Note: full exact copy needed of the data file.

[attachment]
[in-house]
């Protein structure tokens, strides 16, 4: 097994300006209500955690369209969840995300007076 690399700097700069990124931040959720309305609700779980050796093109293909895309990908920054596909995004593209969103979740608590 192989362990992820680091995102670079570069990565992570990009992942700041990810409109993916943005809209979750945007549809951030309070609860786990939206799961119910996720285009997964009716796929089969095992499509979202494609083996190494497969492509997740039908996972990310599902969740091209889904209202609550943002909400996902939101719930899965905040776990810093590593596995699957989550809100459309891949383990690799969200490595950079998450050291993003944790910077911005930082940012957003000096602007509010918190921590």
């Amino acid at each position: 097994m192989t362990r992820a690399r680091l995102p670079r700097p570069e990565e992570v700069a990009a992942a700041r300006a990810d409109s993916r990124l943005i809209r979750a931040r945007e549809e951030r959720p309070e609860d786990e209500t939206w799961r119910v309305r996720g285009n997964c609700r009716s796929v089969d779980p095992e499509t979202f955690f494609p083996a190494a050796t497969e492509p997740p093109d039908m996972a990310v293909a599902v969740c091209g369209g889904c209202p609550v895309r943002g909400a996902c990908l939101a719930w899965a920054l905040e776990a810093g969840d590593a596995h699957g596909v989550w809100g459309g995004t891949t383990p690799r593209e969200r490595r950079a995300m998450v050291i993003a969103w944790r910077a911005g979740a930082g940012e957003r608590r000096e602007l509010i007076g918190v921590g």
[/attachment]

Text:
[in-house]
């Protein structure tokens, strides 16, 4: 097994300006209500955690369209969840995300007076 690399700097700069990124931040959720309305609700779980050796093109293909895309990908920054596909995004593209969103979740608590 192989362990992820680091995102670079570069990565992570990009992942700041990810409109993916943005809209979750945007549809951030309070609860786990939206799961119910996720285009997964009716796929089969095992499509979202494609083996190494497969492509997740039908996972990310599902969740091209889904209202609550943002909400996902939101719930899965905040776990810093590593596995699957989550809100459309891949383990690799969200490595950079998450050291993003944790910077911005930082940012957003000096602007509010918190921590």
């Amino acid at each position: 097994m192989t362990r992820a690399r680091l995102p670079r700097p570069e990565e992570v700069a990009a992942a700041r300006a990810d409109s993916r990124l943005i809209r979750a931040r945007e549809e951030r959720p309070e609860d786990e209500t939206w799961r119910v309305r996720g285009n997964c609700r009716s796929v089969d779980p095992e499509t979202f955690f494609p083996a190494a050796t497969e492509p997740p093109d039908m996972a990310v293909a599902v969740c091209g369209g889904c209202p609550v895309r943002g909400a996902c990908l939101a719930w899965a920054l905040e776990a810093g969840d590593a596995h699957g596909v989550w809100g459309g995004t891949t383990p690799r593209e969200r490595r950079a995300m998450v050291i993003a969103w944790r910077a911005g979740a930082g940012e957003r608590r000096e602007l509010i007076g918190v921590g």